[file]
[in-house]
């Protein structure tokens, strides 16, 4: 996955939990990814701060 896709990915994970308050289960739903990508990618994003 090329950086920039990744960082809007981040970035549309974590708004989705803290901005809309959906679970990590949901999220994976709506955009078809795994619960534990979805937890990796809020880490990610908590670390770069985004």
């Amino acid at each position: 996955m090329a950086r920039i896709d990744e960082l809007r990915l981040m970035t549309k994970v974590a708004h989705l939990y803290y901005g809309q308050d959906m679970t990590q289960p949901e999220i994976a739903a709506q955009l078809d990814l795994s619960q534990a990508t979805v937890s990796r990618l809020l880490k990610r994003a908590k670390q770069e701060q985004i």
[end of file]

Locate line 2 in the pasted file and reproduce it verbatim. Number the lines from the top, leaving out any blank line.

């Protein structure tokens, strides 16, 4: 996955939990990814701060 896709990915994970308050289960739903990508990618994003 090329950086920039990744960082809007981040970035549309974590708004989705803290901005809309959906679970990590949901999220994976709506955009078809795994619960534990979805937890990796809020880490990610908590670390770069985004």